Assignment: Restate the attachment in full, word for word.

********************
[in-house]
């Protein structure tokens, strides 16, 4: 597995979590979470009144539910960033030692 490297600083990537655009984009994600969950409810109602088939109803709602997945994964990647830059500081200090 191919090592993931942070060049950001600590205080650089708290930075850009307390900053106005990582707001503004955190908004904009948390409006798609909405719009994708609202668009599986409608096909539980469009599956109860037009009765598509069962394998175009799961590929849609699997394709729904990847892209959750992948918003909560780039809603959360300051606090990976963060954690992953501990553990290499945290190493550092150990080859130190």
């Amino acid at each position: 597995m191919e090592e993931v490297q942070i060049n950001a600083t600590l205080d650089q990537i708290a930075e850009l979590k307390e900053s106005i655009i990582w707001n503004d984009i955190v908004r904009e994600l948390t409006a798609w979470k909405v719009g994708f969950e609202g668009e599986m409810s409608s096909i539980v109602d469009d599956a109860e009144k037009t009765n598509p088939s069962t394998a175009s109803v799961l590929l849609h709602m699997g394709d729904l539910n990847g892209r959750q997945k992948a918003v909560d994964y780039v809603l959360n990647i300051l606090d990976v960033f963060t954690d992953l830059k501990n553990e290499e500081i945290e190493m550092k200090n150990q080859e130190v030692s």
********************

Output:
[in-house]
């Protein structure tokens, strides 16, 4: 597995979590979470009144539910960033030692 490297600083990537655009984009994600969950409810109602088939109803709602997945994964990647830059500081200090 191919090592993931942070060049950001600590205080650089708290930075850009307390900053106005990582707001503004955190908004904009948390409006798609909405719009994708609202668009599986409608096909539980469009599956109860037009009765598509069962394998175009799961590929849609699997394709729904990847892209959750992948918003909560780039809603959360300051606090990976963060954690992953501990553990290499945290190493550092150990080859130190």
């Amino acid at each position: 597995m191919e090592e993931v490297q942070i060049n950001a600083t600590l205080d650089q990537i708290a930075e850009l979590k307390e900053s106005i655009i990582w707001n503004d984009i955190v908004r904009e994600l948390t409006a798609w979470k909405v719009g994708f969950e609202g668009e599986m409810s409608s096909i539980v109602d469009d599956a109860e009144k037009t009765n598509p088939s069962t394998a175009s109803v799961l590929l849609h709602m699997g394709d729904l539910n990847g892209r959750q997945k992948a918003v909560d994964y780039v809603l959360n990647i300051l606090d990976v960033f963060t954690d992953l830059k501990n553990e290499e500081i945290e190493m550092k200090n150990q080859e130190v030692s």